A Los Angeles County Superior Court judge on Friday threw out several embezzlement counts against three defendants in the Los Angeles Memorial Coliseum corruption case, but ruled they must stand trial on related charges of bribery and conspiracy.
Judge Kathleen Kennedy granted a motion by defense attorneys to dismiss 11 counts involving money that two rave concert promoters paid to the Coliseum’s events manager at the time, Todd DeStefano.
The attorneys had argued that the money could not have been embezzled because it did not belong to the publicly owned Coliseum before it went to DeStefano.
Kennedy, however, decided that DeStefano and promoters Pasquale Rotella and Reza Gerami will each face a count of conspiracy to embezzle the use of Coliseum property for the concerts that generated the money.
The three also face bribery counts in connection with payments to DeStefano. All have pleaded not guilty.
In addition, the indictment returned last year charges DeStefano with criminal conflict of interest and embezzling money that should have gone to the Coliseum from other parties that did business with the stadium, such as Coca Cola and DreamWorks.
Three others have been indicted, including Coliseum General Manager Patrick Lynch.
Lynch has pleaded guilty to conflict of interest and returned $385,000 in alleged kickbacks from a stadium contractor. The contractor is a fugitive in a case.
The sixth defendant, former Coliseum technology manager Leopold Caudillo Jr., is accused of conflict of interest and has pleaded not guilty.
DeStefano’s attorney, Michael Nasatir, said Friday that Kennedy’s ruling shows that his client did not pocket money that belonged to the taxpayers. “It wasn’t the Coliseum’s money in the first place,” Nasatir said.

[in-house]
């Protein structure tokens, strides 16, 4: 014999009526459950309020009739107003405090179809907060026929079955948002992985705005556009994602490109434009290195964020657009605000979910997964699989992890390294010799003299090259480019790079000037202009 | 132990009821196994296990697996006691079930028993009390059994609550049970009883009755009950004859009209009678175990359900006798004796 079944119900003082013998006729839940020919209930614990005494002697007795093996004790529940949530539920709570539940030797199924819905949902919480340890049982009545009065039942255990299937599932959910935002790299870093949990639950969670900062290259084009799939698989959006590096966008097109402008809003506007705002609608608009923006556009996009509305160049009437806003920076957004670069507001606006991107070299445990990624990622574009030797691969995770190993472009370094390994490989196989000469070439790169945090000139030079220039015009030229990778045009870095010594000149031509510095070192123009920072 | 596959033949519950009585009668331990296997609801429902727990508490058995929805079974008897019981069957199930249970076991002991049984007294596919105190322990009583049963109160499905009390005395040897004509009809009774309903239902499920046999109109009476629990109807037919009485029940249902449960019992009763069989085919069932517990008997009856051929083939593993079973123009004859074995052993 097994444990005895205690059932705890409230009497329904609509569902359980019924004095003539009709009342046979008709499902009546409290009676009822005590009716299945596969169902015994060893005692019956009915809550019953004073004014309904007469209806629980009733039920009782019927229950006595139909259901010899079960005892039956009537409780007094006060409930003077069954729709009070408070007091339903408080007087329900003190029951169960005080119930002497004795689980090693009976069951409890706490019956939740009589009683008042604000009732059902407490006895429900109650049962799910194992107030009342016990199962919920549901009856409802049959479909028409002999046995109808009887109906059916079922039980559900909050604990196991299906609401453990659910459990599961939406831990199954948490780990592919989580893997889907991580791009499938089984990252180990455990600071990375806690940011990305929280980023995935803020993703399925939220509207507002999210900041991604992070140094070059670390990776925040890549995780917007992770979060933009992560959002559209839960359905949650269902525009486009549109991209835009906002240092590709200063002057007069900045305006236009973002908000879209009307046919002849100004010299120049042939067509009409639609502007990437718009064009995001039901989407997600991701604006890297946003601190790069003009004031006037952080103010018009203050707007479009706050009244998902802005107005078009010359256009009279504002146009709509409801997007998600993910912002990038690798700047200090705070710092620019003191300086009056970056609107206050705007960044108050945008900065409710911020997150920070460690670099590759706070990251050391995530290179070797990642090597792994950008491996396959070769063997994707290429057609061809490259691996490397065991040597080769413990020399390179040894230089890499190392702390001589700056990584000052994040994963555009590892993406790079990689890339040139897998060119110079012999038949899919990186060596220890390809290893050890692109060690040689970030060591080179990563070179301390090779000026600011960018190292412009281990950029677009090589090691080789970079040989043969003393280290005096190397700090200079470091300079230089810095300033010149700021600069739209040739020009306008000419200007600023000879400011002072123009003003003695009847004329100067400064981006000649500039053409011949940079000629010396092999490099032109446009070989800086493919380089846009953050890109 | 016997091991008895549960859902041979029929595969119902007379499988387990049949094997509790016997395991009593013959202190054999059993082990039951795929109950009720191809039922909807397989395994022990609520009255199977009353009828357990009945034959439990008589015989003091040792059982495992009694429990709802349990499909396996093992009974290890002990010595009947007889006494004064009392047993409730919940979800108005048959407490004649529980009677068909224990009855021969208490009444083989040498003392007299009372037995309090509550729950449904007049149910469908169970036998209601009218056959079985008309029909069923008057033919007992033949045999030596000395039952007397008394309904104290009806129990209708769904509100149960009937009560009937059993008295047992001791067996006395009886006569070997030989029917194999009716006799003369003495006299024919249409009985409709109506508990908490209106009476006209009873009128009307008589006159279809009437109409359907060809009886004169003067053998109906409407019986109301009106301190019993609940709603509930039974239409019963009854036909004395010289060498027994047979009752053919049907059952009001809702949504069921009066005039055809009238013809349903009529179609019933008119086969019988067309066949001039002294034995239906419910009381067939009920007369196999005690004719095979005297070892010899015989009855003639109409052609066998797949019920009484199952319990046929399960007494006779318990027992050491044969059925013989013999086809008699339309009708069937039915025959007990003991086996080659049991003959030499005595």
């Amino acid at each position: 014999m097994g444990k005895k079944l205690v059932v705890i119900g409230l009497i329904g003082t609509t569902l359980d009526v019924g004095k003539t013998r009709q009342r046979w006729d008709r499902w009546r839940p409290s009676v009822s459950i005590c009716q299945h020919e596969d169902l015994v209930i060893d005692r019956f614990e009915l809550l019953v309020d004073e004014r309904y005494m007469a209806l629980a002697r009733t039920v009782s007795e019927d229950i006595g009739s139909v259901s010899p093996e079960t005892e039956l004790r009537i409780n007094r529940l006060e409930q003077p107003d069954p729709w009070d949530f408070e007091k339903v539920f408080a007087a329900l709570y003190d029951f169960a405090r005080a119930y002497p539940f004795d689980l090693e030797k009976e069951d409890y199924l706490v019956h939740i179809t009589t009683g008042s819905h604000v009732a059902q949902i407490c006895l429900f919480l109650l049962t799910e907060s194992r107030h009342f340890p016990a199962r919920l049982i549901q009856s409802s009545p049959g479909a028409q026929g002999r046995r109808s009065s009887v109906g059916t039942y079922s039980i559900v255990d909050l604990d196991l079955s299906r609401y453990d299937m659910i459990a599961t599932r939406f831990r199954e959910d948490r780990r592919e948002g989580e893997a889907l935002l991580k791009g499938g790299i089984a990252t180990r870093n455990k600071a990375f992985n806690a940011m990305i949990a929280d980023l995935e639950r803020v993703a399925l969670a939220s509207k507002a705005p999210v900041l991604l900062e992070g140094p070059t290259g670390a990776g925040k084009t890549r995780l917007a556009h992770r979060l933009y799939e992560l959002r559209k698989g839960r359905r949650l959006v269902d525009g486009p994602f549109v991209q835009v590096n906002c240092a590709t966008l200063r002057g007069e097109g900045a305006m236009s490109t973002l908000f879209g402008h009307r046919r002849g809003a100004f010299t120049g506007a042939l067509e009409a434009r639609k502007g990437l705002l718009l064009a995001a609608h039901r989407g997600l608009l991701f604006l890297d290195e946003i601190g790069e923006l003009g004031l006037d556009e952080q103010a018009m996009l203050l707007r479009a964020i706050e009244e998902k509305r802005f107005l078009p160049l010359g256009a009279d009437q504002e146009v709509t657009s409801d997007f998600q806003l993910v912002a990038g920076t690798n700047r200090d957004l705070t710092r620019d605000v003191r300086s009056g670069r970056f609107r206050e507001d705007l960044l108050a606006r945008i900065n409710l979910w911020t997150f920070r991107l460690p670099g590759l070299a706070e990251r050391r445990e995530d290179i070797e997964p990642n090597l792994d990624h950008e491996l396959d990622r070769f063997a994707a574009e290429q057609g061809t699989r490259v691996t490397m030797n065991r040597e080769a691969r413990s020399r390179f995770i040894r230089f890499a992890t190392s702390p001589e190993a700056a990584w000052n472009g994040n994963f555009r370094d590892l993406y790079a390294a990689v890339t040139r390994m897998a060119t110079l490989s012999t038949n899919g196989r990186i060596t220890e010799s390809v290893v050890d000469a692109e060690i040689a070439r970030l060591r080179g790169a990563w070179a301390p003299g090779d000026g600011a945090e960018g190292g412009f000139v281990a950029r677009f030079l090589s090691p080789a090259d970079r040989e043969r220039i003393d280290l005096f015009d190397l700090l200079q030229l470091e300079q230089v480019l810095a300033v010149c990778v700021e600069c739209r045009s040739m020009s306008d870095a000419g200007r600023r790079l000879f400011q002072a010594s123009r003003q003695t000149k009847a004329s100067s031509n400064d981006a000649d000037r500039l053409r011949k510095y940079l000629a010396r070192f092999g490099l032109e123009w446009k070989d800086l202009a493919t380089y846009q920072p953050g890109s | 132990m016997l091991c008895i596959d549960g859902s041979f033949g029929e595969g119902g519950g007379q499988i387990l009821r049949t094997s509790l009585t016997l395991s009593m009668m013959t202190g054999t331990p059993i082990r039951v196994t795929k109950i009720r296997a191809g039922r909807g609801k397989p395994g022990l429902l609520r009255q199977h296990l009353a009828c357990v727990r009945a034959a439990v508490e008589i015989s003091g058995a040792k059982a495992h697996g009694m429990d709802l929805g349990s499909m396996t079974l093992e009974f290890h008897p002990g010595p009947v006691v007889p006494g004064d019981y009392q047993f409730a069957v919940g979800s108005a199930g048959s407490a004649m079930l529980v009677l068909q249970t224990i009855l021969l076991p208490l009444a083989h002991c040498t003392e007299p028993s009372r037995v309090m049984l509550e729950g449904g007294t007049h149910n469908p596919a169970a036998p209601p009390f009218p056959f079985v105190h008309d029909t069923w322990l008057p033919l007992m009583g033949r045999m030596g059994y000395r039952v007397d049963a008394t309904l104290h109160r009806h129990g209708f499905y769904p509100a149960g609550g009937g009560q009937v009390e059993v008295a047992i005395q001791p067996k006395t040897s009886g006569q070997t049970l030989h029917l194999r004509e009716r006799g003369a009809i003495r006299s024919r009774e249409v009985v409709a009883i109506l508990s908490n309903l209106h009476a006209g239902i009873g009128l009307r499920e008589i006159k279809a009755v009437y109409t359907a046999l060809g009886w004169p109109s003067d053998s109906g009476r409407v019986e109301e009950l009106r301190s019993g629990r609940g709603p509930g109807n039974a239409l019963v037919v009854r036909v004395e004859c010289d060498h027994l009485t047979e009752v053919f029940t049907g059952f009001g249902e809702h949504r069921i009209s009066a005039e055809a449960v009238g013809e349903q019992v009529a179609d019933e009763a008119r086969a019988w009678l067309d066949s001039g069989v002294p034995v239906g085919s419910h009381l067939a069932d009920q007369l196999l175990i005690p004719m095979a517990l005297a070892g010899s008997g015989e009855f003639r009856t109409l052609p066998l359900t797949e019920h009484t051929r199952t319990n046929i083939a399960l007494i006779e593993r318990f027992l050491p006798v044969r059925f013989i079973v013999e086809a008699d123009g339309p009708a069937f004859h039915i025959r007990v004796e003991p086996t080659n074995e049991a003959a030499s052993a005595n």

In a statement, Rotella’s attorney, Gary Jay Kaufman, said: “The ruling confirms what we’ve maintained from Day One -- that Mr. Rotella didn’t steal a penny from the Coliseum -- he paid money.”
Prosecuting Deputy Dist. Atty. Max Huntsman said he wished Kennedy would have upheld all of the embezzlement counts, but added the ruling makes little practical difference in the case against the promoters and DeStefano.
“They’re facing substantially the same amount of prison time as they were before,” Huntsman said.
He estimated the promoters could be sentenced to a maximum of six or seven years in prison and DeStefano up to 10 years.
The case grew out of a series of Times reports in 2011 that initially focused on DeStefano’s financial ties to Rotella’s firm, Insomniac Inc. In the indictment, DeStefano is charged with taking about $2 million from Rotella and Gerami to help them win approval for their concerts from the Coliseum Commission and to keep their costs down.
A trial date has not been set.
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